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Old 10-28-2014, 08:31 AM
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I haven't any idea how to do the math to calculate the output power.

How much power would it take to go 41 mph, on a 10 speed bike on a level road?

When I was 16-18, before I had a car, I was paced several times by my friends motorcycle at 41 mph, I just couldn't get past that. I weighed about 165 and the bike was probably 25-30 lbs. (big steel Schwinn) I could stay above 35 for about 1 mile.

I just wonder if I could have gotten that heli off the ground.
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Old 10-28-2014, 02:11 PM
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While rolling friction of wheels is non-existent, I would think those blades to be harder to turn than pedaling a standard bike. Furthermore, he isn't onwhat the highest gear would be on a 21 speed, most likely middle sprocket, around 5th-7th gear. I've never used a ten gear bike, but it would be on the lower gear of the second sprocket possibly.

Getting 41 mph is likely on top gear. When I was more fit I was about to get to 50mph on a 10lb 1992 trek. This was in high gear. Also, this was with knobby tired, but fast compared to the Specialized tires on now which won't get past 35mph
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Old 10-28-2014, 07:26 PM
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Originally Posted by thepiper92 View Post
While rolling friction of wheels is non-existent, I would think those blades to be harder to turn than pedaling a standard bike. Furthermore, he isn't onwhat the highest gear would be on a 21 speed, most likely middle sprocket, around 5th-7th gear. I've never used a ten gear bike, but it would be on the lower gear of the second sprocket possibly.

Take a look at the crank on that bike by stopping the video. The crank has four "Bobbins" that are winding up cables from the four spools located under the four rotors. The only use for that rear wheel appears to be to smooth out the peddling of the pilot while flying this contraption.

Wow, 40 MPH on a bike? I've never even got close to that figure when still active on bike riding. Best I could do was 20 MPH for a short bit. Doubling the speed takes 8 times more energy, if my fading memory is correct.

This is an interesting web page. It indicates peddling a bike at 40 MPH requires 1500 Watts, or around 2 HP.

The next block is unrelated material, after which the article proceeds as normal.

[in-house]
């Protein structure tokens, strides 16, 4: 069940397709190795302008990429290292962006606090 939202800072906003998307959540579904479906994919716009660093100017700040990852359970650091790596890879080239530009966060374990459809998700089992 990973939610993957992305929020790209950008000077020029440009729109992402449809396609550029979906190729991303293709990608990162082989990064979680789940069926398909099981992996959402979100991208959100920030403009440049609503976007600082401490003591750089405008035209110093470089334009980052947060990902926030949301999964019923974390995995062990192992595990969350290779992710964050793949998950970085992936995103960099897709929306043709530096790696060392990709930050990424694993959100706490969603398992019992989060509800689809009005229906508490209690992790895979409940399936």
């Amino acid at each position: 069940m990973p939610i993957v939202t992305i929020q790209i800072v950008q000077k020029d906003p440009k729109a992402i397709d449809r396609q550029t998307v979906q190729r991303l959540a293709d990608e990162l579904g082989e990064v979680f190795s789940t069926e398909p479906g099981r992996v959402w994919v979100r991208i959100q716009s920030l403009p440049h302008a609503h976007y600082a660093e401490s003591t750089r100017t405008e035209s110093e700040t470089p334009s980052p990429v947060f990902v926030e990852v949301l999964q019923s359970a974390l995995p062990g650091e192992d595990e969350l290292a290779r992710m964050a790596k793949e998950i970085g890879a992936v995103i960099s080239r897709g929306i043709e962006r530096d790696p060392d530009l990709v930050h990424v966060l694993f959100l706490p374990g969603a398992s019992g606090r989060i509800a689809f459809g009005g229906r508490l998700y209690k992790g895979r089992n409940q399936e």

http://bikecalculator.com/index.html
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Old 10-28-2014, 08:11 PM
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I just studied the video at the 26 second point. They have a drive sprocket that almost is the diameter of the pedals themselves, and the rear wheel sprocket ( the driven sprocket) looks to be be as small as absolutely possible.

To me this looks like a far higher gear than any multi gear bike has. This would spin the rear wheel at insane speeds. This system probably helps him from breaking the cables when starting and helps keep them pulling smoothly after speed is reached.

Two times I got my bike to higher speeds, once was going down a long steep hill, probably 50-55 pedaling my a$$ off.
The best time though was when my dad and I mounted 2 - 60 size nitro model motors with 12" props, on a piece of plywood out over the front tire. I was in full tuck position, and I am sure I was doing over 60 mph on a level road. It was crazy faster than doing 41 on the same road. In highest gear I could not even catch up to the pedal speed, I could not add any power. I thought I had flipped the chain off. Try looking down at 65 on a bike. You are REAL busy, trying not to hit anything.
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Old 10-28-2014, 09:58 PM
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40mph is very fast for a heavy bike. My Trek is essentially a road bike, modded forks for wider tires...that was a mountain bike then. My 50mph on a flat strip was only for 3 seconds, it takes a lot to get it there. This was on clipless pedals mind you, so your shoes are the pedals essentially and you get power from pushing down and pulling up. With such a light bike (new ones are lighter) and those pedals, 30mph is a normal speed. From what I know, racing bikes are constantly between 40-50mph.

The hub on the copter wheel is very small, more speed could be had with a higher gear in the front, but I doubt one would ever have enough power to start it, or enough endurance to keep it for more than 5 seconds.

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Old 10-29-2014, 06:20 AM
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Next time I try to go over 10 mph on my bike, it will have my Power 90 up front or maybe pusher, with a control system. If that don't do it then my Power 180.
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Old 10-29-2014, 05:43 PM
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Originally Posted by thepiper92 View Post
40mph is very fast for a heavy bike. My Trek is essentially a road bike, modded forks for wider tires...that was a mountain bike then. My 50mph on a flat strip was only for 3 seconds, it takes a lot to get it there. This was on clipless pedals mind you, so your shoes are the pedals essentially and you get power from pushing down and pulling up. With such a light bike (new ones are lighter) and those pedals, 30mph is a normal speed. From what I know, racing bikes are constantly between 40-50mph.

The hub on the copter wheel is very small, more speed could be had with a higher gear in the front, but I doubt one would ever have enough power to start it, or enough endurance to keep it for more than 5 seconds.

My son and I have owned 4 Trek's

Mine have all been 1998-2010 road bikes, my son's have been what is classified as "mountain" off road terrain equipment....he also owns a 2008-7000 hybrid,,,,what is now considered a "comfort" bike......a less expensive on and off road model.

The 7000 series actually came out in 1993, was considered then a "mountain" bike without fork suspension and was a cro-moly/aluminum 25lb beast. With dual off road knobby, even a very fit rider around 165lbs would have to bust his tail off to get over 40mph (sustained spin with clipless) on a flat asphalt surface since the front crank had a 24-34-42 set-up with rear cog 7 speed
11-28.

The cog ratios shown on the vid appear to be very small, which would mean the pilot would be rotating through several gears quickly before reaching a sustained rotor head speed for sufficient lift and travel........

Last edited by pizzano; 10-29-2014 at 06:04 PM.